5. Investment in Corporate Brand vs. Self-Interest
Staffing agency recruiters work hard to fill positions because that’s how they get paid and how they develop a good reputation and continue to get contracts. Corporate recruiters, on the other hand, are more invested in working in a way that promotes your company’s best interests specifically.
“They are making a brand for themselves and their company so it is even more important that a candidate has an excellent ‘candidate experience’” says Smigowski. “By ‘candidate experience’ I am referring to the level of professionalism and responsiveness throughout the entire interview process. A corporate recruiter may find they are focused more on building relationships and rapport with candidates. It is a more consultative approach in this type of recruiting from agency recruiting.”
So why aren’t corporate recruiters clearly the best choice? Staffing agency recruiters have a lot of other advantages over corporate recruiters, in addition to points one and two on this list, as continued below.
6. Salaried vs. Performance Based Remuneration
Corporate recruiters are normal company employees and that means they’re always on the payroll. “If you don’t hire a lot of people each year, it’s probably not worth having in-house recruitment staff” says Randell. Staffing agency recruiters can be a more cost-effective solution for companies that aren’t constantly hiring for a lot of evergreen roles.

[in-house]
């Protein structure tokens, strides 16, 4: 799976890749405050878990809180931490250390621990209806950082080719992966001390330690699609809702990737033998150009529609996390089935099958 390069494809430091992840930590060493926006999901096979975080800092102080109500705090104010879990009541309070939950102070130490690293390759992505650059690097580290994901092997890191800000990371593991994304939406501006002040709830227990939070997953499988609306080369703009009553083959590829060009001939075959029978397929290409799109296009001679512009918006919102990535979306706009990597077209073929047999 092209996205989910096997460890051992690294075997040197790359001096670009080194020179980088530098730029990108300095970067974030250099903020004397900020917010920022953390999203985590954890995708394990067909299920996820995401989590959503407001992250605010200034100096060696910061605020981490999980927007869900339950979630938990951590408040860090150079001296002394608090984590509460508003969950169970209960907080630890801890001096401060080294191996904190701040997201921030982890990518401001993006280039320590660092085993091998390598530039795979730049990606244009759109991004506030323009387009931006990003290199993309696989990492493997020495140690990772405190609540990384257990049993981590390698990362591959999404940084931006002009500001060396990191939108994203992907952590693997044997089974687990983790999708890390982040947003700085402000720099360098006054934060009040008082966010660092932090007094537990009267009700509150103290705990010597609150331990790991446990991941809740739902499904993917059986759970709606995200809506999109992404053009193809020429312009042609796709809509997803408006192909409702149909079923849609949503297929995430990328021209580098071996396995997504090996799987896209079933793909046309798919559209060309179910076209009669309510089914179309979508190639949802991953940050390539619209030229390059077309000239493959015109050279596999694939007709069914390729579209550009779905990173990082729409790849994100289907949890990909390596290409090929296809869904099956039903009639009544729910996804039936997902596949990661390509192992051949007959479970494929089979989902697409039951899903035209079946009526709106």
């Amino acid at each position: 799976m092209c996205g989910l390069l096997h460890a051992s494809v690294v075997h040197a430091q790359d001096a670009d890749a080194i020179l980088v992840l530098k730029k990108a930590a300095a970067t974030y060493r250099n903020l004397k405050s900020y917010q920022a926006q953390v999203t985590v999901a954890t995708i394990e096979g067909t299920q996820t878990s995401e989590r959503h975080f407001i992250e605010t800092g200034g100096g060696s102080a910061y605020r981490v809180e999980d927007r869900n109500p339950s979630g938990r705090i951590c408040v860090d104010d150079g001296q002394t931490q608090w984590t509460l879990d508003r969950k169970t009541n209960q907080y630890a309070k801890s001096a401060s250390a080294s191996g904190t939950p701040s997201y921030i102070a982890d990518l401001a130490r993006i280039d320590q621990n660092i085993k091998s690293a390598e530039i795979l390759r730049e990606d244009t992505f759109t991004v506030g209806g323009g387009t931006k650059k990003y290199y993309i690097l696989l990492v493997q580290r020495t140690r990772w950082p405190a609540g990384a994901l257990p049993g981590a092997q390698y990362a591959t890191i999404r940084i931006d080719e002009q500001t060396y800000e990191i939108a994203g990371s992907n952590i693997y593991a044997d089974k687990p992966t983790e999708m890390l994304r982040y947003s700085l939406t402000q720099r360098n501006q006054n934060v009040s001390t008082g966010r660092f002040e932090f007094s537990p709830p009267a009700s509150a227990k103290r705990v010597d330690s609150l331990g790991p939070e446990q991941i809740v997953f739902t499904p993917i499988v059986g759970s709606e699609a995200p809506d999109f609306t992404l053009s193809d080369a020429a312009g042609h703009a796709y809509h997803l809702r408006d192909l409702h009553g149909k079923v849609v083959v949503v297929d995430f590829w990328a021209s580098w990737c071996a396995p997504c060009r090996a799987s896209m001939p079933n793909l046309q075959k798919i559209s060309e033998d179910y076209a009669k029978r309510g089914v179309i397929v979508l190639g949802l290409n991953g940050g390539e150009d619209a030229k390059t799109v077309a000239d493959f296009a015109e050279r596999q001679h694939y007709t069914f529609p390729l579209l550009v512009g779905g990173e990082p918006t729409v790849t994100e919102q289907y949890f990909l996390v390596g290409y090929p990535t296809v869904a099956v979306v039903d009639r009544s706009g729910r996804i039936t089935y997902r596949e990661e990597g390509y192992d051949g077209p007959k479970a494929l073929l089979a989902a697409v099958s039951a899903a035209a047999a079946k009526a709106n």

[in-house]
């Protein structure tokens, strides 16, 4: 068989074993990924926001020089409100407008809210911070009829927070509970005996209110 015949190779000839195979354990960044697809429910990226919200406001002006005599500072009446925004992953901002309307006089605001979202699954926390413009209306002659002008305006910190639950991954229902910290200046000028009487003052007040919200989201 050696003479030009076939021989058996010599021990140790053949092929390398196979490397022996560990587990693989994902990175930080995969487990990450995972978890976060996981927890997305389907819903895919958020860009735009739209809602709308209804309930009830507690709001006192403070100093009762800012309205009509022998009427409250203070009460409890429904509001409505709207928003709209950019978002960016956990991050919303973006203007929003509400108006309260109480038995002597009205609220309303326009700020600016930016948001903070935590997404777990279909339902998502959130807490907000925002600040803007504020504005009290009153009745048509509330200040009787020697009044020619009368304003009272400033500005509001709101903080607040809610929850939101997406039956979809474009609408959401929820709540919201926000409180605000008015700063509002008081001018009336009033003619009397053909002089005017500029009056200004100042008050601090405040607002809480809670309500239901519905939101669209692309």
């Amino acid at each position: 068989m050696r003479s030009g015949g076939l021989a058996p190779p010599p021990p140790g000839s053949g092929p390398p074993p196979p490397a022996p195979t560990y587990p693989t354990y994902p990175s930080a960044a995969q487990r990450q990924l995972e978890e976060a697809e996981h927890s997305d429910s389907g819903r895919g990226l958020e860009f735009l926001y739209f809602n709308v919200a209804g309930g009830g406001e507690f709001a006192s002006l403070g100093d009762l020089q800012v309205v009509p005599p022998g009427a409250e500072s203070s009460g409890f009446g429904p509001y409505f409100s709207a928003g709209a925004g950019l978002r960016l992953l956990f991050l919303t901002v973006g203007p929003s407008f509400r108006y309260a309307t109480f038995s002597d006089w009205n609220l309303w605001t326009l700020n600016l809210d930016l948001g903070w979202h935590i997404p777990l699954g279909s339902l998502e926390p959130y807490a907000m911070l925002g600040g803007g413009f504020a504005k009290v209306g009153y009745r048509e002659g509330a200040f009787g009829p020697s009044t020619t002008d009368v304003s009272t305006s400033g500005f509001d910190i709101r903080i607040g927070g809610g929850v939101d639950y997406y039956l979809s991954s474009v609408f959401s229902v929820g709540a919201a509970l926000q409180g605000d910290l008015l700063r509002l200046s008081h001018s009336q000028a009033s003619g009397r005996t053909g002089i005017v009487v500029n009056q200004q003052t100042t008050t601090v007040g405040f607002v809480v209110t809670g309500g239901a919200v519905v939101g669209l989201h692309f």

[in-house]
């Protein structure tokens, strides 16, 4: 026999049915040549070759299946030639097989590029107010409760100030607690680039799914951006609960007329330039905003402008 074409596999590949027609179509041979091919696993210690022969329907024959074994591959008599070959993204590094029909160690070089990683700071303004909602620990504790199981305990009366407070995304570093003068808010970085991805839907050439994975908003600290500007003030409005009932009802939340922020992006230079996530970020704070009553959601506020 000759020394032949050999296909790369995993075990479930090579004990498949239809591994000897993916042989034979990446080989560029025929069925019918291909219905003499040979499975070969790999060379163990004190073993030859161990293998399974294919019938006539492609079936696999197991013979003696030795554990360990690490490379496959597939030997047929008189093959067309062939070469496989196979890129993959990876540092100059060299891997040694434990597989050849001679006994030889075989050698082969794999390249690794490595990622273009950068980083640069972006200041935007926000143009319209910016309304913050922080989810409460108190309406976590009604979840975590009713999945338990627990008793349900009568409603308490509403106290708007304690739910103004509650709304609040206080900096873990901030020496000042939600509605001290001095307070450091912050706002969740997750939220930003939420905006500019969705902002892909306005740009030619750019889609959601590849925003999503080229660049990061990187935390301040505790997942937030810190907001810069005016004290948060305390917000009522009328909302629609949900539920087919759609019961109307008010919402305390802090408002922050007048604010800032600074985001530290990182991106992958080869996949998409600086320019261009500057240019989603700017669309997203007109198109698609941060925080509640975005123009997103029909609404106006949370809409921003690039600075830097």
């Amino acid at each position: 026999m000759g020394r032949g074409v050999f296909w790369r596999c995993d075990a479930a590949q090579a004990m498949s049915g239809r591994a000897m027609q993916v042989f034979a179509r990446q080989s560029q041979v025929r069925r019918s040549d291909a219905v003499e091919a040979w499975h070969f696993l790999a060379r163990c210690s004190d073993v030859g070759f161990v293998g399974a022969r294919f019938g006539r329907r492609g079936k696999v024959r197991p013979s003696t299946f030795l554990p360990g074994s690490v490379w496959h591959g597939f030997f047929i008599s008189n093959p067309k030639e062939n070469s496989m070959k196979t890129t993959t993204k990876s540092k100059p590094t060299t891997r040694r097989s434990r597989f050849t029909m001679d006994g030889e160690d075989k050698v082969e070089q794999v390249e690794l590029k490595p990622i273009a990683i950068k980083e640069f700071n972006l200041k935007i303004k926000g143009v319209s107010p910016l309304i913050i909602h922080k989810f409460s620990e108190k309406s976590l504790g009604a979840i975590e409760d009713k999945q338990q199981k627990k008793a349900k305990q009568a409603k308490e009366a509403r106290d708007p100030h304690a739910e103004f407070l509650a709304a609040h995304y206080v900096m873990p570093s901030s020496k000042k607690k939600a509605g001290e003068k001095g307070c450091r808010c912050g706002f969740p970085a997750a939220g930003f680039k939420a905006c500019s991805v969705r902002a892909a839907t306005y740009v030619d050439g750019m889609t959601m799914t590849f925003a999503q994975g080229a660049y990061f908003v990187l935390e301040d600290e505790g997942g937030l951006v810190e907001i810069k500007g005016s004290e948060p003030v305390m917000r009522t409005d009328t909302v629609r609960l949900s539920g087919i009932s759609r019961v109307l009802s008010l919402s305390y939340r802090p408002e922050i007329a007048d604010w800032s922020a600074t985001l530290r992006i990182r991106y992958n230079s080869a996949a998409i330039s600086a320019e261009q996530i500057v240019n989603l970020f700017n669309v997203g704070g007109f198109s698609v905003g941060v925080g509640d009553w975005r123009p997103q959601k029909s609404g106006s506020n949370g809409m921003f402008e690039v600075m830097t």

Corporate recruiters are standard employees and thus not as easily dismissable and replaceable if their results aren’t quick and high quality, unlike staffing agency recruiters. “Agency recruiters can be measured based on client feedback and the number of times roles have to be re-filled at no charge to the client, which can happen if the wrong hire is made” says Randell. Thus it’s easier to get your money’s worth from staffing agency recruiters than from corporate recruiters.
7. Slow vs. Fast
Staffing agency recruiters recruit all day, every day, with high stakes. They operate in a highly competitive environment and are accustomed to accumulating contacts and utilizing every networking opportunity to grow pools of active and passive candidates for nurture. This translates into larger applicant pools for staffing agency recruiters than corporate recruiters, says Randell, and often faster hiring cycles. Given the high cost of slow hiring, both in dollars and lost opportunities, that’s a major benefit.
8. Invent Options vs. Change Requirements
Staffing agency recruiters have to find, or create, a way to fill a position in a way that pleases a hiring manager, or they won’t get paid. Corporate recruiters, on the other hand, can simply draw out the hiring process or even adjust the job requirements if they aren’t finding suitable candidates.
“Corporate recruiters may have more influence to change position details, change job requirements, or even outsource to a staffing firm the positions they do not have the domain expertise to fill” says Rusch. “However, a staffing recruiter must use creativity to reconcile differing interests, quickly advance shared interests, and carefully assess the realism of candidate and customer expectations for each position they work to fill.” Staffing agency recruiters are more motivated to find what you’re looking for, so you may be more likely to get what you want if you use a staffing agency recruiter than if you use a corporate recruiter.
This article was written by Danai Kadzere